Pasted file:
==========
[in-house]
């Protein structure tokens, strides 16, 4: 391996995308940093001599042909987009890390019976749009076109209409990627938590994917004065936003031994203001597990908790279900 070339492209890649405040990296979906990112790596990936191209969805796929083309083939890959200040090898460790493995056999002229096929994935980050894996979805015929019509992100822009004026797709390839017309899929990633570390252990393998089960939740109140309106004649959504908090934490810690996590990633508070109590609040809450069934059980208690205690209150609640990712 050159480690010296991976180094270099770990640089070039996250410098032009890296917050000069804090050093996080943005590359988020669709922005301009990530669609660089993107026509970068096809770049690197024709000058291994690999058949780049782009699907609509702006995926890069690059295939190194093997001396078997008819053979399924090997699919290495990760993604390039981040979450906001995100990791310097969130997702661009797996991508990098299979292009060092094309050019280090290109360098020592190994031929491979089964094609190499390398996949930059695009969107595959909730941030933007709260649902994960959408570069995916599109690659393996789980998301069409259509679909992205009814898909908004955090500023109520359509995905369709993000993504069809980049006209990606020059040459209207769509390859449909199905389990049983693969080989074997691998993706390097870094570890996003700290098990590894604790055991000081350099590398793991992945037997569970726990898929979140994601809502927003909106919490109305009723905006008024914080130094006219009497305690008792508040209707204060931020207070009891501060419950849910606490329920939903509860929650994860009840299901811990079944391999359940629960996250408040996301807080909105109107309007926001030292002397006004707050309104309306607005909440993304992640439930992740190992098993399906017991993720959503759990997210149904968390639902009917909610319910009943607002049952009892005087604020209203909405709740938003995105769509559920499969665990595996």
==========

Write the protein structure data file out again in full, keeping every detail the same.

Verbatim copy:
[in-house]
């Protein structure tokens, strides 16, 4: 391996995308940093001599042909987009890390019976749009076109209409990627938590994917004065936003031994203001597990908790279900 070339492209890649405040990296979906990112790596990936191209969805796929083309083939890959200040090898460790493995056999002229096929994935980050894996979805015929019509992100822009004026797709390839017309899929990633570390252990393998089960939740109140309106004649959504908090934490810690996590990633508070109590609040809450069934059980208690205690209150609640990712 050159480690010296991976180094270099770990640089070039996250410098032009890296917050000069804090050093996080943005590359988020669709922005301009990530669609660089993107026509970068096809770049690197024709000058291994690999058949780049782009699907609509702006995926890069690059295939190194093997001396078997008819053979399924090997699919290495990760993604390039981040979450906001995100990791310097969130997702661009797996991508990098299979292009060092094309050019280090290109360098020592190994031929491979089964094609190499390398996949930059695009969107595959909730941030933007709260649902994960959408570069995916599109690659393996789980998301069409259509679909992205009814898909908004955090500023109520359509995905369709993000993504069809980049006209990606020059040459209207769509390859449909199905389990049983693969080989074997691998993706390097870094570890996003700290098990590894604790055991000081350099590398793991992945037997569970726990898929979140994601809502927003909106919490109305009723905006008024914080130094006219009497305690008792508040209707204060931020207070009891501060419950849910606490329920939903509860929650994860009840299901811990079944391999359940629960996250408040996301807080909105109107309007926001030292002397006004707050309104309306607005909440993304992640439930992740190992098993399906017991993720959503759990997210149904968390639902009917909610319910009943607002049952009892005087604020209203909405709740938003995105769509559920499969665990595996």